Are Moles Bad To Have In Your Yard?

 

You cannot be mistaken to know that a mole has invaded your lawn or garden. You’ll quickly notice multiple piles of soil – mounds that resemble a small volcano where the soil clumps are thrown out through the center and rolled down on all sides.

Moles, the extraordinary small mammals, spend half of their lives underground searching for food, beneath those annoying mounds of soil. In nature, they are woodland animals but can quickly take over and spread through adjacent lawns in residential properties. And the longer you allow moles to tunnel in your yard, the more difficult they become to control.

Although it’s not very likely to see them above ground, the hills and tunnels a mole leaves behind can be real eyesores in your yard. Not only will the molehills look like an unsightly lawn mess, but will also devastate your landscaping. The hills, however, are just a by-product of the animal’s industrious digging. The tunnels can do major damage to your lawn.

Mole burrowing activity varies throughout the seasons. The lawn damage is usually most noticeable during spring and early summer, but also in the fall. This is when moles are most active and are closest to the surface. In summer, the damage usually subsides when the soil dries out and moles excavate mostly at a deeper level.

Luckily, a mole is mostly a solitary, unsocial, and highly territorial animal, so if you eliminate one mole, most likely there isn’t another one nearby. If you find an elaborate sequence of tunnels, it probably is just one mole that is a very active builder. However, new moles can move into existing, abandoned tunnels within 24 hours.

 

How Long Will Moles Live in the Yard?

In general, moles have small home ranges and the animal will rarely stay in the same area for a longer period of time. Their activity in a particular area may only last one or two weeks until there’s no more food to be found. So, once all the local soil insects have been eaten, the mole will move on to a better hunting ground.

 

Are Moles Bad To Have in Your Yard?

Despite the damage that moles cause to a yard, they are not that bad. In fact, they are mostly good, bringing lots of benefits to your lawn.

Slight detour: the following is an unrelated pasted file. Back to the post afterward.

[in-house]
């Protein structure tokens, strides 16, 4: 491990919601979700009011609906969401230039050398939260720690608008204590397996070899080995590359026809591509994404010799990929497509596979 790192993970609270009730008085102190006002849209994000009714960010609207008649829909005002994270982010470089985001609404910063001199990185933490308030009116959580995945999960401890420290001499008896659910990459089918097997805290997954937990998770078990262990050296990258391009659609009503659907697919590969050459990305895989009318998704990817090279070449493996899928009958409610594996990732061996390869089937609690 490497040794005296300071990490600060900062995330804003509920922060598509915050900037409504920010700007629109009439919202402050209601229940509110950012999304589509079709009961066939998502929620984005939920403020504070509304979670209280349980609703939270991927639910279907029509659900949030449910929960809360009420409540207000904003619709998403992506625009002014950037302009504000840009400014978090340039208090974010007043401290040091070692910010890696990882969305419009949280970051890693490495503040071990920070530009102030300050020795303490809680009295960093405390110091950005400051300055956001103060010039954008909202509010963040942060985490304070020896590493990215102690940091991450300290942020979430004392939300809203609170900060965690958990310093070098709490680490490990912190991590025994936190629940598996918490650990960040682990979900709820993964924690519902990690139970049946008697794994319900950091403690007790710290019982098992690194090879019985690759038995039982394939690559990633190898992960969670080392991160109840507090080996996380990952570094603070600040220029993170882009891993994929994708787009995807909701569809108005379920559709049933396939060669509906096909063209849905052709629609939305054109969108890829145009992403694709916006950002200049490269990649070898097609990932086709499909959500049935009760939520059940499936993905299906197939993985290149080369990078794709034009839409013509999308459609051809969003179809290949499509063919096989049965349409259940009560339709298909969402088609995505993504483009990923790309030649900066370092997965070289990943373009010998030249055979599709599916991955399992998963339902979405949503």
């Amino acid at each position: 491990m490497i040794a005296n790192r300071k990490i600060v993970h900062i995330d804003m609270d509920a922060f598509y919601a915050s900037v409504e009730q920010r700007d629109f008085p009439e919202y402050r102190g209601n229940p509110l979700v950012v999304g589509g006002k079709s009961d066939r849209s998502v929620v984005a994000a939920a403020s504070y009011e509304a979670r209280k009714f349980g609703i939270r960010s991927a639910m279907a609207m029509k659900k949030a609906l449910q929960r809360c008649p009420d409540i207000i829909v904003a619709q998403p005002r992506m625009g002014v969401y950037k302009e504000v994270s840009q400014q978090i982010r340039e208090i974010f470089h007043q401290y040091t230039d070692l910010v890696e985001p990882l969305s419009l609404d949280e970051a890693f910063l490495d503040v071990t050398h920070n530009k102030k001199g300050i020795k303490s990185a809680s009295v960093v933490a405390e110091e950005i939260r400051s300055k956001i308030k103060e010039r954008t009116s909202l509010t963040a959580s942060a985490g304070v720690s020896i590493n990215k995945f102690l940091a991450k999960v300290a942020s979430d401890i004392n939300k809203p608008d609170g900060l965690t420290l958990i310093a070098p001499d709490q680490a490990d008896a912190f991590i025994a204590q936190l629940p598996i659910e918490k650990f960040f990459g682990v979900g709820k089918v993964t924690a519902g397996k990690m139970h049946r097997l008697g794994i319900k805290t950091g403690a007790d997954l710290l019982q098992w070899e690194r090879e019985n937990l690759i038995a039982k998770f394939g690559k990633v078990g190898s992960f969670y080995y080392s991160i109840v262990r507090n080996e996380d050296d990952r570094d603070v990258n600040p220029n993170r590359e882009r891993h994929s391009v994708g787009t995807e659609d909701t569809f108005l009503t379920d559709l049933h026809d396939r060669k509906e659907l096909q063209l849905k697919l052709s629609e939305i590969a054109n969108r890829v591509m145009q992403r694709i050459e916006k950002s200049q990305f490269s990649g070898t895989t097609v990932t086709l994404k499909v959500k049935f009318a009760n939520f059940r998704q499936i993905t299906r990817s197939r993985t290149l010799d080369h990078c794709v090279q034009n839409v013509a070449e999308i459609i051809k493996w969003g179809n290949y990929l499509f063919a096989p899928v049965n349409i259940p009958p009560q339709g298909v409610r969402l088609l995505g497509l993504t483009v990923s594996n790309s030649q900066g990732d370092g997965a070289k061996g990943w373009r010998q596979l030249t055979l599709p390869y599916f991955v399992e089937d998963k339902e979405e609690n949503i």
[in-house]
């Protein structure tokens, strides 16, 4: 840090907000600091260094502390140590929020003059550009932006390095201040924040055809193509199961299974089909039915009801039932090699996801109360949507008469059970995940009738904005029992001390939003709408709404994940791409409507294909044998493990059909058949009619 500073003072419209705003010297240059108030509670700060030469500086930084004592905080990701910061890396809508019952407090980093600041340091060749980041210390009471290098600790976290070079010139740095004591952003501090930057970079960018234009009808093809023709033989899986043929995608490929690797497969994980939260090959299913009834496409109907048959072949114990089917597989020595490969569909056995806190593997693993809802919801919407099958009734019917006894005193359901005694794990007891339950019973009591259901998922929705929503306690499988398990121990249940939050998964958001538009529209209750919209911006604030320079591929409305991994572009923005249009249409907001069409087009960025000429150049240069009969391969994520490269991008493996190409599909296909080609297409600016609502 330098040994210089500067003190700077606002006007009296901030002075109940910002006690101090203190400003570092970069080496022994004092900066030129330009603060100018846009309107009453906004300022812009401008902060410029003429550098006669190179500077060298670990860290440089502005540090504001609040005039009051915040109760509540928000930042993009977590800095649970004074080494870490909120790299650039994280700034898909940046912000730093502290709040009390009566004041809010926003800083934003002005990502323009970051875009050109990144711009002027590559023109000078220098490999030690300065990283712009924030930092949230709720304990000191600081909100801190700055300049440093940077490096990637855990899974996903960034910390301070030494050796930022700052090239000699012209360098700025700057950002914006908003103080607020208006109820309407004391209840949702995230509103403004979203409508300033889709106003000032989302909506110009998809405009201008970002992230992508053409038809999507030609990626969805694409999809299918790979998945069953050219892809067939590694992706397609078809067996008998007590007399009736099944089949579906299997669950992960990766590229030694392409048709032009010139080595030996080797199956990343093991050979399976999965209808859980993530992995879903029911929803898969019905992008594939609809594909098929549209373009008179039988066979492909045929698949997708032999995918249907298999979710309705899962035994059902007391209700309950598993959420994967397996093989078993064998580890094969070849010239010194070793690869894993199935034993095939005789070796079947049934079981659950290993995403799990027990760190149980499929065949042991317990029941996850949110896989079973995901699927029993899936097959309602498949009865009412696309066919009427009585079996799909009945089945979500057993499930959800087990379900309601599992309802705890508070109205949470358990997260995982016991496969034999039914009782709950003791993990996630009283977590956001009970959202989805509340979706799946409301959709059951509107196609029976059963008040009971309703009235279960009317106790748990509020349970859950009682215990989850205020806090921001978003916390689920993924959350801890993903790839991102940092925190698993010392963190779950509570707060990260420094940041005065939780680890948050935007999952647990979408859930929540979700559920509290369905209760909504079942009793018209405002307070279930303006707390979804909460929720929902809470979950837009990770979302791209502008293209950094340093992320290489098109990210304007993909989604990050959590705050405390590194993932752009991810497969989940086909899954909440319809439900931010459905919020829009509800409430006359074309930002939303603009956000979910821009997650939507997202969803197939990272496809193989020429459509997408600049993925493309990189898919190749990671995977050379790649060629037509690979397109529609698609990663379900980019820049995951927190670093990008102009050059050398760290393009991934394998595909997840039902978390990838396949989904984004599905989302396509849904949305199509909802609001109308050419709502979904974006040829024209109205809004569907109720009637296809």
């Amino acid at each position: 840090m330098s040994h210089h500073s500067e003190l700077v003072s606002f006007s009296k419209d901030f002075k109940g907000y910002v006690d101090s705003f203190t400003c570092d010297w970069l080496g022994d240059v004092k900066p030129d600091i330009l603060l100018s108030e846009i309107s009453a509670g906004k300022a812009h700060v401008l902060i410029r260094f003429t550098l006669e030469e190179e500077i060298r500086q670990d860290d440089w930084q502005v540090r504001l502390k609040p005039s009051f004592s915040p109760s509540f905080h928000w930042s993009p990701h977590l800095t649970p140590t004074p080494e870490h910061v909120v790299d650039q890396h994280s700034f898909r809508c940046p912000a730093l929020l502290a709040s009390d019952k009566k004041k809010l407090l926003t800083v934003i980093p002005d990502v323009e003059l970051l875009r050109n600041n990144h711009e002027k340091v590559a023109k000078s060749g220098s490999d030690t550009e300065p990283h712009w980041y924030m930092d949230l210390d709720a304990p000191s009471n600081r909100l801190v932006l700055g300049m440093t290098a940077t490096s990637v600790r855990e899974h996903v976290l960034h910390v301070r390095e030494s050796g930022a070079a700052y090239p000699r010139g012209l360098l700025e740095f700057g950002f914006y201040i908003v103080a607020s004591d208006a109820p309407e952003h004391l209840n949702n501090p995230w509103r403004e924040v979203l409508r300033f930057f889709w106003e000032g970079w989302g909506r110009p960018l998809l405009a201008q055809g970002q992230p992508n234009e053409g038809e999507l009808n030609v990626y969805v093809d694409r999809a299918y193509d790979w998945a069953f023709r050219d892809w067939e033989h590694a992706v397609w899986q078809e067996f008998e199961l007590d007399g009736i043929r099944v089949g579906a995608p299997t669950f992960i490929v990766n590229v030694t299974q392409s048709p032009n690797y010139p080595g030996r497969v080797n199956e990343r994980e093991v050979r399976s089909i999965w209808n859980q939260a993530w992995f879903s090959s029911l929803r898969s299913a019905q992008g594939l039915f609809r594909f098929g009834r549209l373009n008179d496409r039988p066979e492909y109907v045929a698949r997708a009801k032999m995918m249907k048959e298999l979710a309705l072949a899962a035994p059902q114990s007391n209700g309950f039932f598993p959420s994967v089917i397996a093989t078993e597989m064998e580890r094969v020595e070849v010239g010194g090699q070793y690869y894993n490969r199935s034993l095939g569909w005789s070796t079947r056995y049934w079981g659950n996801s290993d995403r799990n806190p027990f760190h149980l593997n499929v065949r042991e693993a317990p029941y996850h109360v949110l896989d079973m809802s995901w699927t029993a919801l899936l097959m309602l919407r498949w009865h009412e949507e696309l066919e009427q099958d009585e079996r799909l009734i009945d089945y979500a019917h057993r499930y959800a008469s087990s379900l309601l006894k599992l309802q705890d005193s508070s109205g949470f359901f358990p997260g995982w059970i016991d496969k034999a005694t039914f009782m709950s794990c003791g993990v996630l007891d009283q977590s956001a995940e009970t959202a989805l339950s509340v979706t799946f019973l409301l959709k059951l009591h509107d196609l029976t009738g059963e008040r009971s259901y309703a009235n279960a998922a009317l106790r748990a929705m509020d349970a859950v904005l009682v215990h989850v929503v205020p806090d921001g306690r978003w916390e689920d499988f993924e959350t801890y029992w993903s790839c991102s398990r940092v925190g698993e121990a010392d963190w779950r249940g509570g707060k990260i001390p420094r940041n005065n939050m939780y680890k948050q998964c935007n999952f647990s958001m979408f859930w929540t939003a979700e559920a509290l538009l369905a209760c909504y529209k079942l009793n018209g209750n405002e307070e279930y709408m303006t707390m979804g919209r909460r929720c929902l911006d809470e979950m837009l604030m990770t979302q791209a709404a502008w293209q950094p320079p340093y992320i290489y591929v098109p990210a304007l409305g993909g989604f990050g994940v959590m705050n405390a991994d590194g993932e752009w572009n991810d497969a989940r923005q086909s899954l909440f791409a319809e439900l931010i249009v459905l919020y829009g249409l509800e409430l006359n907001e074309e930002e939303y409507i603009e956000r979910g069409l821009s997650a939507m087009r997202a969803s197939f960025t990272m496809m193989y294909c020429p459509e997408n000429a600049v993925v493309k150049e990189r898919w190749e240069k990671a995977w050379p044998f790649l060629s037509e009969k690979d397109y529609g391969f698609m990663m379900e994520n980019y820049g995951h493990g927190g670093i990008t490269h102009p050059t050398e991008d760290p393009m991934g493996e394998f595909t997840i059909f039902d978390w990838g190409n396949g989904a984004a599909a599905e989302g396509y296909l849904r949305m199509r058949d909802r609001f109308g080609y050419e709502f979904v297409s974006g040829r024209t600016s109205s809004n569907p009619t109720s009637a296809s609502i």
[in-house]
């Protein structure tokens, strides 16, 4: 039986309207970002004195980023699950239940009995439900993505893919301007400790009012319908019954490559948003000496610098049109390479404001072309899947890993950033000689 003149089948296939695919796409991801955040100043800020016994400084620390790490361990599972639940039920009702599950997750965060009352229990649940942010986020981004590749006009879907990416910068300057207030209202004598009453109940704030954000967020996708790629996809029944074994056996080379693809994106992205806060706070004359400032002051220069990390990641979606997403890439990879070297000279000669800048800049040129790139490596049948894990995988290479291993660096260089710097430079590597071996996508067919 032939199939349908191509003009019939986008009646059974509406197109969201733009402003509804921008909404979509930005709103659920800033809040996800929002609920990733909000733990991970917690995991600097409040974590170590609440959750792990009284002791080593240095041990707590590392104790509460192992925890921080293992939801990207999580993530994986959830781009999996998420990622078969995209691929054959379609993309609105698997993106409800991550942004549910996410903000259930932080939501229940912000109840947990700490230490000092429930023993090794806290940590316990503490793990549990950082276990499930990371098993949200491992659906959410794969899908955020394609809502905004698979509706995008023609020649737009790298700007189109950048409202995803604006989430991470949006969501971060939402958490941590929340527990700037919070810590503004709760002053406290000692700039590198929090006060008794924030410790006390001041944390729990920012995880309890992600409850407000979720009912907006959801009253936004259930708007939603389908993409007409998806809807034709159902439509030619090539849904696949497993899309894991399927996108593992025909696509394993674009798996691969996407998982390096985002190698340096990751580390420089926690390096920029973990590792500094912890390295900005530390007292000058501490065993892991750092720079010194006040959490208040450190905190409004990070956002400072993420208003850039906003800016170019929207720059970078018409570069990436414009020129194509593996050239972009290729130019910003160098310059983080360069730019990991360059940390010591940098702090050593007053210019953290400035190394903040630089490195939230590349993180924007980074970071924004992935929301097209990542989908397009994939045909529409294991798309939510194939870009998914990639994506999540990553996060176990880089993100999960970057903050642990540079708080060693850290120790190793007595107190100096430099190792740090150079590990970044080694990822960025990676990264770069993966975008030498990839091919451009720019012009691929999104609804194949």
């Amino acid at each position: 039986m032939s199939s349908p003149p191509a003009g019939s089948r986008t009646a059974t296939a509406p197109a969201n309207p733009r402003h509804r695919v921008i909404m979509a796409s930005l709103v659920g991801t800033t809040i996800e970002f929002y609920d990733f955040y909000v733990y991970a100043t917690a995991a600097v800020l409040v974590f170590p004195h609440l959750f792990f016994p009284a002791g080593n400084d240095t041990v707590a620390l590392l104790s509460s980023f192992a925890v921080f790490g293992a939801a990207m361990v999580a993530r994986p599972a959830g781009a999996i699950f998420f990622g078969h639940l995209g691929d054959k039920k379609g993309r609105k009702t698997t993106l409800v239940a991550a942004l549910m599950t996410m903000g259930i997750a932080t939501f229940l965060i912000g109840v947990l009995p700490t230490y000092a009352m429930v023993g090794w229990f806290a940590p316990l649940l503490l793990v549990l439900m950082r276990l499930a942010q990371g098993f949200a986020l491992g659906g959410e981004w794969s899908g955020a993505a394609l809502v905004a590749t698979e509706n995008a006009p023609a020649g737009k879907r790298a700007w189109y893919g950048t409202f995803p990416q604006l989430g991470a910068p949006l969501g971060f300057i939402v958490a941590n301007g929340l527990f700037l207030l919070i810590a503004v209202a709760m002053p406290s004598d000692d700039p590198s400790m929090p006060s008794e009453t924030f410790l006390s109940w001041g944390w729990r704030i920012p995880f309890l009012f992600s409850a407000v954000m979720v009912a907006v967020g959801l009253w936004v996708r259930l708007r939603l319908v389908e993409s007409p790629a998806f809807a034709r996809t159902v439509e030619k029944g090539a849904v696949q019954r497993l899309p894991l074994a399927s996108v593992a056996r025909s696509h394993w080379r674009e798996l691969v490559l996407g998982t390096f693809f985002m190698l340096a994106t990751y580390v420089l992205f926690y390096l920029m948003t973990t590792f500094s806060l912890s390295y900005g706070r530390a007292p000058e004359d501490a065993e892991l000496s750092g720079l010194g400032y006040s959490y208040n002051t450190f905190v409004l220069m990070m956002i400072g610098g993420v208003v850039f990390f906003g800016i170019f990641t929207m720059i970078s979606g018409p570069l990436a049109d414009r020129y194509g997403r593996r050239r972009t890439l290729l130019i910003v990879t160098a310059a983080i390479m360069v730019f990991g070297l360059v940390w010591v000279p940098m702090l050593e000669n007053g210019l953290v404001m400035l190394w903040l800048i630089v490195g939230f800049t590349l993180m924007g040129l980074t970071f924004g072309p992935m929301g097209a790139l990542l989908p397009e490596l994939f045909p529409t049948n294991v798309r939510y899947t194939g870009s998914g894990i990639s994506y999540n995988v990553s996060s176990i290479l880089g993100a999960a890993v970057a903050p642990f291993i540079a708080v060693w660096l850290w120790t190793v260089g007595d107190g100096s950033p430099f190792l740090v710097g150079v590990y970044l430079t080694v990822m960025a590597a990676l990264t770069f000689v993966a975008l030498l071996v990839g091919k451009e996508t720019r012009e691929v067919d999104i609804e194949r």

In terms of damage done to your yard, moles are usually blamed for eating bulbs and the roots of ornamental plants. Although they can cause havoc with their burrowing and mounding, moles do not gorge on homegrown produce.

In fact, voles, chipmunks, and mice are the real culprits. Mole runways can be used by rodents that feed on bulbs, seeds, and roots, and these rodents will cause direct damage to your lawn, garden, or fruit orchard.

 

What Do Moles Eat?

Moles are insect eaters. Their diet consists primarily of earthworms, but grubs, beetles, snails, slugs, spiders, centipedes, and other bugs are also on the menu. On average, a mole consumes 40 pounds of insects per year. The mole’s main food source are earthworms, and the animal will eat about six big worms every day.

 

 

Do Moles Damage Your Yard?

Without a doubt, moles can locally be destructive.

They push mounds of soil to the surface and their tunnels create holes and weak spots in the lawn. The burrowing results in lines of raised ridges in the ground and ugly-looking mounds of soil.

They create easily noticeable trails of dead grass throughout the yard. When moles burrow close to the surface, it can cause harm to grass roots, leaving behind brown patches.

While tunneling for insects, moles can disrupt the roots of vegetables and other plants, and uproot turf. Their shallow tunnels will lift the soil and allow plant roots to dry out. Their digging through root systems of plants can kill the seedlings and expose bulbs and roots to the surface.

Their runways provide underground routes for other rodents searching for food. Their tunnels may suit other pests that will go after plant roots.

The molehills can be dangerous to walk over and might result in trips and falls. Mole burrowing activity will create holes in the lawn and a tunnel can easily cave in when accidentally stepped on, which might lead to your injury.

 

Benefits of Moles in Yard

On the other hand, we must not forget that moles are great contributors to the ecosystem.

If you have moles in your yard, it means you have healthy, rich soil, as these animals will feed on any earthworms and pest insect larvae found in the soil.

Moles will also eat grubs that are harmful because they destroy grass roots, and also beetles that feed on decorative plants. They effectively eliminate ants, snails, and termites.

Moles are known as natural aerators. They dig underground tunnels which loosen soil and form channels for air and water to move freely through the soil, which helps plant growth. Thus, mole tunnels promote the health of the soil by turning, aerating, and draining it, and fertilizing and mixing its nutrients.

 

To Conclude,

Trapping moles can be labor-intensive even if there’s just one mole to catch. There is no one-time solution to control moles, it is a process that requires continuous maintenance.

So if you’re not willing to battle the moles by yourself, your best bet is to hire an experienced exterminator in your area. You’ll want someone who can provide expert advice and can create a mole removal strategy that is effective and humane.

Give Westchester Wildlife an opportunity to prove what a professional mole control company can do for you. And all you’ll have to do is relax and let us deal with your mole problem.

 

 

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